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Brighton And Rottingdean Seashore Electric Railway

Brighton And Rottingdean Seashore Electric Railway
Brighton and Rottingdean Seashore Electric Railway
Two children looking up at the car of the Brighton and Rottingdean Seashore Electric Railway. Photo: Hemmings Motor News
For five years towards the end of the 19th century, there was a peculiar seashore attraction at Brighton, on England’s south coast. It was an electric railway, and an extension of the already popular Volk's Electric Railway that runs on the seafront. Only this section ran underwater.
Magnus Volk, the British railway engineer, attracted attention in Brighton when he opened a narrow gauge tourist railway that ran along Brighton’s beach skirting the waters of the English Channel. Named after himself, the Volk's Electric Railway opened in 1883, and ran as far as Paston Place. But Volk’s plan was to take it all the way to Rottingdean. The only obstacle was the geography. Extending the railway the remaining three miles would require either a steep climb to take it over the cliff, or a tunnel under it. Magnus Volk chose neither.
In 1892, Volk decided that the most cost-effective solution was to build a railway that travelled through the sea.
Construction of the line started in 1894. It consisted of two separate tracks of 2 feet 8½ inch gauge that ran parallel with the outer rails 18 feet apart, making it the widest gauge passenger railway ever built. Rolling stock consisted of a single car named “Pioneer”, 45 feet long and 22 feet wide that sat on four long legs, 23 feet above the rails, to keep the train car and the passengers dry. Power was supplied by an overhead electric wire that was used to drive two 25-HP General Electric motors to power the car’s wheels. The line ran almost 200 feet from the cliffs, affording travelers a fine view of the sea front.
The Brighton and Rottingdean Seashore Electric Railway, affectionately known as “Daddy Long-Legs”, was essentially a ship. It was required to have a sea captain at all times, who decided when the sea was safe to travel over. Pioneer carried a number of lifejackets for the passengers and even had a lifeboat.
Brighton and Rottingdean Seashore Electric Railway
The railway opened in November 1896. But only six days later the line was damaged during a fierce storm, putting the attraction out of service for eight months and nearly ruining Magnus Volk financially. Operating the line turned out to be more difficult than Volk had anticipated. Bad weather caused frequent breakdowns disrupting the timetable for weeks on end. The railway was also severely underpowered. During high tides it moved no faster than a slow, leisurely walk. New and powerful motors would have solved this but Volk was short of money.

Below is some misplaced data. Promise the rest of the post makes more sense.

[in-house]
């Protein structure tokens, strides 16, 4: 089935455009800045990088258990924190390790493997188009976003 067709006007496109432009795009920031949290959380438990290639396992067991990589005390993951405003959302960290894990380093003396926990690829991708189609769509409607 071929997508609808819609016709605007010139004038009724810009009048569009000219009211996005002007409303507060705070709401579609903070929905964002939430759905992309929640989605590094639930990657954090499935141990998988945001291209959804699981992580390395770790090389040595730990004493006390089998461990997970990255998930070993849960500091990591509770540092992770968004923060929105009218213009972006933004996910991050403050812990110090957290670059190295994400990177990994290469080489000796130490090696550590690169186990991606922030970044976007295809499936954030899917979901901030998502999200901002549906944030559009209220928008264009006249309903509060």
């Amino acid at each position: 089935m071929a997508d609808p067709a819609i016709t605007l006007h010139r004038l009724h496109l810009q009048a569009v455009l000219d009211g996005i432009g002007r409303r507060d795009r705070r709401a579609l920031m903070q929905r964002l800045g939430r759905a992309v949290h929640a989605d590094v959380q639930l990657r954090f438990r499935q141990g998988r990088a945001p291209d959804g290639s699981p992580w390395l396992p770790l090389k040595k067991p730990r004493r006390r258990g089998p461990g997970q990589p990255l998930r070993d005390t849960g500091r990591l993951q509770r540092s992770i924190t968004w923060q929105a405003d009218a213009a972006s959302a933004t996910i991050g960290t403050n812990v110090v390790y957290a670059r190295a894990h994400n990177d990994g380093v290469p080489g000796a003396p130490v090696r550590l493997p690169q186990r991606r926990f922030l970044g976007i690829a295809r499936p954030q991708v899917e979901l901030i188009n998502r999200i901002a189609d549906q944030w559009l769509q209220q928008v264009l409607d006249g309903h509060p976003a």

Despite the shortcomings and the potential danger of traveling on the line, tens of thousands of people rode the car each year. After the Prince of Wales, and the future King Edward VII, made the journey on the tramroad in 1898, he reportedly said that he was “much pleased with the novelty of the undertaking, and also with the pleasant sensation of travelling through the sea.”
Brighton and Rottingdean Seashore Electric Railway
At the turn of the new century, Volk faced a new problem. Brighton authorities informed Volk that they wanted to shore up beach defenses by building two new concrete groynes, which meant that Volk had to move the line to much deeper water. Unfortunately, the investment required for such an extension was way beyond the Company’s means leaving Volk with no other option but to close the railway.
The Pioneer was left to rot until the remnants of the railway was sold for scrap in 1910. Today, very little remains of this valiant attempt save for some of the concrete blocks supporting the rails that appear during low tides, and a couple of wooden poles that supported the overhead wires.
Volk's Electric Railway, on the other hand, continues to operate and is the longest-running electric railway in the world. Following the closure of the Brighton and Rottingdean Seashore Electric Railway, Volk's Electric Railway’s line was extended onshore to Black Rock, covering a portion of the same distance that the sea railway ran.
Brighton and Rottingdean Seashore Electric Railway
Brighton and Rottingdean Seashore Electric Railway
Brighton and Rottingdean Seashore Electric Railway
Brighton and Rottingdean Seashore Electric Railway
Brighton and Rottingdean Seashore Electric Railway
Brighton and Rottingdean Seashore Electric Railway

The tracks of the former railway still visible on the shores of Brighton.  

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